Page 1: Biography
Langerwerf, Adrian Cornelius
Catholic missionary, writer
This biography, written by Hugh Laracy, was first published in the Dictionary of New Zealand Biography in 1996. It was updated in November, 2007.
Adrian Cornelius Langerwerf was born in Waspik, Noord Brabant, in the Netherlands, on 15 September 1876, the son of Cornelius Langerwerf, a farmer, and his wife, Lucia Smeur. Feeling a call to be a missionary priest, he entered the Society of St Joseph for Foreign Missions. After philosophy studies at Roosendaal he went to London to study theology at St Joseph's Foreign Missionary College of the Sacred Heart, Mill Hill. There he was ordained priest on 21 September 1901.
Langerwerf arrived in New Zealand in December 1901. Following curacies at Whangaroa, Tokaanu and Rotorua he was appointed to Tokaanu–Waihī in 1905. Marist priests had been active in the area until the 1860s and a few resolute Māori catechists had kept the embers of faith alive, but the work was not systematically resumed until the 1880s when the Mill Hill fathers arrived in New Zealand. In 1889 the parish of Tokaanu–Waihī was set up under J. W. Smiers to serve the Taupō district. Smiers built a presbytery and the Church of St Werenfrid at Waihī, on the southern edge of Lake Taupō, and in 1904 Edward Bruning built a school and convent at Tokaanu.
Langerwerf made many arduous journeys on horseback from his base at Waihī, west to Taumarunui and north to Aria, Mokai and Taupō township. He was assisted by the Sisters of St Joseph of the Sacred Heart who arrived in 1905 to staff the school, which he shifted from Tokaanu to Waihī about 1910. Throughout his parish he built up a large and affectionate following. A swarthy, stocky man with a trim beard, Langerwerf was an eloquent speaker of Māori and was known to Ngāti Tūwharetoa as Pā Ateriano.
Langerwerf worked strenuously to raise his people's living standards. He sought to dissuade young Māori from leaving the district in search of employment and a more comfortable way of life by providing these amenities locally. He began by encouraging landowners to clear their acres for farming and to smoke cows out of the bush to start dairy herds. Next, Waihī village was to have its own butter factory, financed with £6,000 gained from Māori land sales. To assist in this project, in 1918 Langerwerf persuaded Thomas Dempsey, a Piopio dairy plant supervisor, and his wife to shift to Waihī. Then, with a volunteer labour force, he constructed a road across the swamp from Tokaanu to Waihī, built a hydroelectric plant to supply power to the factory and to the village, and installed a water reticulation system. In 1919, in contrast to most of rural New Zealand, every home in Waihī is said to have had electricity, a flush toilet and running water. Cream was brought to the factory by pack-horse and boat, and the butter was carted out to the railhead at National Park.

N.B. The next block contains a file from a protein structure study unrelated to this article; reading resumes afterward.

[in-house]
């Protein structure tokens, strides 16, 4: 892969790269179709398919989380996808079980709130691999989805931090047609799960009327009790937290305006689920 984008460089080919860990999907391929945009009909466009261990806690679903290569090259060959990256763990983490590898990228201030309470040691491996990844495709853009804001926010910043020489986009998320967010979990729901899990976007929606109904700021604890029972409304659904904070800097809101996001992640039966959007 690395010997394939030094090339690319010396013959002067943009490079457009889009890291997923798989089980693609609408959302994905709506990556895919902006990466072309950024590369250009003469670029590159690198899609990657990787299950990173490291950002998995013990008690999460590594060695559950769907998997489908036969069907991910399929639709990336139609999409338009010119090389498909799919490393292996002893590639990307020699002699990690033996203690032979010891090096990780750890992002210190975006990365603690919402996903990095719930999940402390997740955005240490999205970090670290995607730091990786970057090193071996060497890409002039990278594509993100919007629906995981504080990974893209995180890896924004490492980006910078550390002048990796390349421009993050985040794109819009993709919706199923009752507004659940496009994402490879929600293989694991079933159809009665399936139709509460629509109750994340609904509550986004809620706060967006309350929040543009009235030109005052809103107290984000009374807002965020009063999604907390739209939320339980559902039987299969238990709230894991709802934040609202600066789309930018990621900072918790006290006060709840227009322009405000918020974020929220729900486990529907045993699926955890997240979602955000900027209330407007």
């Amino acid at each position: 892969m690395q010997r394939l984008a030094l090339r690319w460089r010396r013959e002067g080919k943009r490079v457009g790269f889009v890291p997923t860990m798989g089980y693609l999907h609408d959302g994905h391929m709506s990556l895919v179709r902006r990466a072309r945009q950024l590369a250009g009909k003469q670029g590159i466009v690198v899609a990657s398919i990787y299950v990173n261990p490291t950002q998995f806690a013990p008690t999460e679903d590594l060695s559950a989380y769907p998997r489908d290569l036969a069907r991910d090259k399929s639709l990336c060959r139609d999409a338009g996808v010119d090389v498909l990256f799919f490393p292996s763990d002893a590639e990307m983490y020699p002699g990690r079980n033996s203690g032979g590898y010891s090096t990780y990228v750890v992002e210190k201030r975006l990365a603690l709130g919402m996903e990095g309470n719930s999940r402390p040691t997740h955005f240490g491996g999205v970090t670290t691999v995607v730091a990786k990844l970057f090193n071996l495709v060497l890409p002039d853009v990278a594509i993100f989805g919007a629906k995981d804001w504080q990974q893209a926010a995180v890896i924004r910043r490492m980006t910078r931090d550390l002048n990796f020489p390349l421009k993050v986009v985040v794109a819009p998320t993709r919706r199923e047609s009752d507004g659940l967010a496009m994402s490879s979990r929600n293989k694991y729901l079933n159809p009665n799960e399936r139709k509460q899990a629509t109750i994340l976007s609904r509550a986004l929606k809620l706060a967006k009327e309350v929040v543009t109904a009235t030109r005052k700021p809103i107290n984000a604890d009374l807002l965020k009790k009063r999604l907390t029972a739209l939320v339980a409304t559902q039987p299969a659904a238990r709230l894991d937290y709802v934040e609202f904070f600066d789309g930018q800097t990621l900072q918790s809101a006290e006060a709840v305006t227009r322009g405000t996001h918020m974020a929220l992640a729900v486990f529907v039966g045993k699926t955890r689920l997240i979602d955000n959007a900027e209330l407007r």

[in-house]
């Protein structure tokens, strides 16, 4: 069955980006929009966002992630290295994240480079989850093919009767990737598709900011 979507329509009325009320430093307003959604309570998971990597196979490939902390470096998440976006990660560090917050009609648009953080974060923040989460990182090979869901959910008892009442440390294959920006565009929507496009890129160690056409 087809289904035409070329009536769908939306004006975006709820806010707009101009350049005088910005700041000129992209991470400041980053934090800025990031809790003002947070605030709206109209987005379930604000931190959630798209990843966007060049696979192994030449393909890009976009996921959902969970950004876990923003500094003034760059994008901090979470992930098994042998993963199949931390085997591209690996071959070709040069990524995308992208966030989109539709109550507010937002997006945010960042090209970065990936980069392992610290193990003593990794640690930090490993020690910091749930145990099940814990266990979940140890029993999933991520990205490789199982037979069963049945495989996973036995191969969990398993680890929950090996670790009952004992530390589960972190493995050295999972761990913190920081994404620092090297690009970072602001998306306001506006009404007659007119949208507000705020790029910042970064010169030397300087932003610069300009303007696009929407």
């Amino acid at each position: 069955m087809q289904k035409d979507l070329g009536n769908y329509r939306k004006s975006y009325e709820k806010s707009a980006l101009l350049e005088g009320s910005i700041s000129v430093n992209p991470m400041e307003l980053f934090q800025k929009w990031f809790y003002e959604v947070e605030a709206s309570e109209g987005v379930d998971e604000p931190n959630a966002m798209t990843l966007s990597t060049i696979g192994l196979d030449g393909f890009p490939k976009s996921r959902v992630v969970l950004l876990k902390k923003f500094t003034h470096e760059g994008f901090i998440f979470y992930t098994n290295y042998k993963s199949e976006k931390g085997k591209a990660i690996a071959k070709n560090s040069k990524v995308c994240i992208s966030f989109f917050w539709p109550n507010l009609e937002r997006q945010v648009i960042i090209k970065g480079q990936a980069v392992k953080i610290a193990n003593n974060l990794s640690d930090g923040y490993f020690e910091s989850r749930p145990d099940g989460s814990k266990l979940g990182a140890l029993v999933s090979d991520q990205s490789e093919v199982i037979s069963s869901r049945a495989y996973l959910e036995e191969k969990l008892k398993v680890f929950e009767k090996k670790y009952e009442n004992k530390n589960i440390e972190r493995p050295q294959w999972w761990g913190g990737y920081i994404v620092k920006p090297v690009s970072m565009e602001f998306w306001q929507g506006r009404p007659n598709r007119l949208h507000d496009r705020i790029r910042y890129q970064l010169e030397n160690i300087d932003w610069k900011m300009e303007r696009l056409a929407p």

Within a decade, however, this flourishing operation began to falter. By the 1920s many of the farmers were being tempted south to Rātana pā, attracted by the prophet Tahupōtiki Wiremu Rātana. As the cream supply dwindled, Langerwerf looked to the bush for an alternative local industry. Since Ngāti Tūwharetoa owned most of the timber between Waihī and Taumarunui he encouraged them to harvest it. In 1928 the dairy factory was closed and was converted into a timber mill; the Tuwharetoa Timber Corporation was formed to manage the operation. This functioned until the mid 1930s when better roads and the large-scale methods of the big timber companies moving into the district rendered it uneconomical. Power generation continued at Waihī until 1962.
It was not only through economic measures that Langerwerf sought to strengthen the allegiance of his flock and to counter the Rātana influence among them. He also worked to ground their faith more firmly in understanding, and he issued a booklet entitled Ko te waka o Hato Petera (The barque of St Peter) explaining Catholic doctrine. So well received was it that he began a periodical of the same name, the first issue of which appeared in 1929. The articles, redolent of his skill as an orator, took the form of an entertaining and informative dialogue between a non-Catholic Māori and a Catholic priest. Successive issues found an eager audience. Diagnosed in 1934 as having tuberculosis, Langerwerf was admitted early in 1935 to the Mater Misericordiae Hospital in Auckland, where he spent his last days dictating articles for Te Waka. He died there on 7 April 1935, and was buried beside the church at Waihī. His friend and ally Hoani Te Heuheu was later buried nearby.
Langerwerf was a missionary who had a notably broad view of his ministry. He established the Catholic church strongly among the people he served, and in improving their material conditions helped prepare them to profit from new opportunities for prosperity.